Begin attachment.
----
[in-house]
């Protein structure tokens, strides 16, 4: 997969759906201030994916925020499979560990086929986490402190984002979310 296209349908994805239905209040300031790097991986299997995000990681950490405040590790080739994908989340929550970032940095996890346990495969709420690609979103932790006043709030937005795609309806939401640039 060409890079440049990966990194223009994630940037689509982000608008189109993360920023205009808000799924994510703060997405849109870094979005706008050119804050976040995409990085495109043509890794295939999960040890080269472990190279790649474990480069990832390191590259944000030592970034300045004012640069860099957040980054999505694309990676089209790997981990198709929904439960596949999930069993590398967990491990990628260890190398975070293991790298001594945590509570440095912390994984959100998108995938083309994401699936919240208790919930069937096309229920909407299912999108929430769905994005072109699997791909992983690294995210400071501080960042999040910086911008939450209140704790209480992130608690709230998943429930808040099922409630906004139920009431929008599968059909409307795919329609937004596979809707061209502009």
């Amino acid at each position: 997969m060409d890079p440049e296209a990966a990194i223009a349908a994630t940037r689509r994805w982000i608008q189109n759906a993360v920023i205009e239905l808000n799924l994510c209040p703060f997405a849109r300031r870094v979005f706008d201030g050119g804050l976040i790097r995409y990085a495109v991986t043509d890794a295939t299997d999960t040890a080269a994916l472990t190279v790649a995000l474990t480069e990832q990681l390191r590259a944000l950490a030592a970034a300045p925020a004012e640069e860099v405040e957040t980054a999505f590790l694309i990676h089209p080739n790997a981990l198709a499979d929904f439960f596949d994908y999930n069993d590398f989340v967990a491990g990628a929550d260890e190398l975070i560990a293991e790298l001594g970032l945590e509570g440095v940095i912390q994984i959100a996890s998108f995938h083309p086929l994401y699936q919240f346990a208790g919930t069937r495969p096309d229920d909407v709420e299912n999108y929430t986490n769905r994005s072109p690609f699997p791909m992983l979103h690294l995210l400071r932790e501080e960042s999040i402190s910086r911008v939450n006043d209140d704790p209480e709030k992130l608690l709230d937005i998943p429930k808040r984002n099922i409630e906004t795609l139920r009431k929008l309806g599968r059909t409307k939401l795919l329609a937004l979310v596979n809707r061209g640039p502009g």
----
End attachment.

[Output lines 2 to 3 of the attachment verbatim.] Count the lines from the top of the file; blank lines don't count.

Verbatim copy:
């Protein structure tokens, strides 16, 4: 997969759906201030994916925020499979560990086929986490402190984002979310 296209349908994805239905209040300031790097991986299997995000990681950490405040590790080739994908989340929550970032940095996890346990495969709420690609979103932790006043709030937005795609309806939401640039 060409890079440049990966990194223009994630940037689509982000608008189109993360920023205009808000799924994510703060997405849109870094979005706008050119804050976040995409990085495109043509890794295939999960040890080269472990190279790649474990480069990832390191590259944000030592970034300045004012640069860099957040980054999505694309990676089209790997981990198709929904439960596949999930069993590398967990491990990628260890190398975070293991790298001594945590509570440095912390994984959100998108995938083309994401699936919240208790919930069937096309229920909407299912999108929430769905994005072109699997791909992983690294995210400071501080960042999040910086911008939450209140704790209480992130608690709230998943429930808040099922409630906004139920009431929008599968059909409307795919329609937004596979809707061209502009």
């Amino acid at each position: 997969m060409d890079p440049e296209a990966a990194i223009a349908a994630t940037r689509r994805w982000i608008q189109n759906a993360v920023i205009e239905l808000n799924l994510c209040p703060f997405a849109r300031r870094v979005f706008d201030g050119g804050l976040i790097r995409y990085a495109v991986t043509d890794a295939t299997d999960t040890a080269a994916l472990t190279v790649a995000l474990t480069e990832q990681l390191r590259a944000l950490a030592a970034a300045p925020a004012e640069e860099v405040e957040t980054a999505f590790l694309i990676h089209p080739n790997a981990l198709a499979d929904f439960f596949d994908y999930n069993d590398f989340v967990a491990g990628a929550d260890e190398l975070i560990a293991e790298l001594g970032l945590e509570g440095v940095i912390q994984i959100a996890s998108f995938h083309p086929l994401y699936q919240f346990a208790g919930t069937r495969p096309d229920d909407v709420e299912n999108y929430t986490n769905r994005s072109p690609f699997p791909m992983l979103h690294l995210l400071r932790e501080e960042s999040i402190s910086r911008v939450n006043d209140d704790p209480e709030k992130l608690l709230d937005i998943p429930k808040r984002n099922i409630e906004t795609l139920r009431k929008l309806g599968r059909t409307k939401l795919l329609a937004l979310v596979n809707r061209g640039p502009g």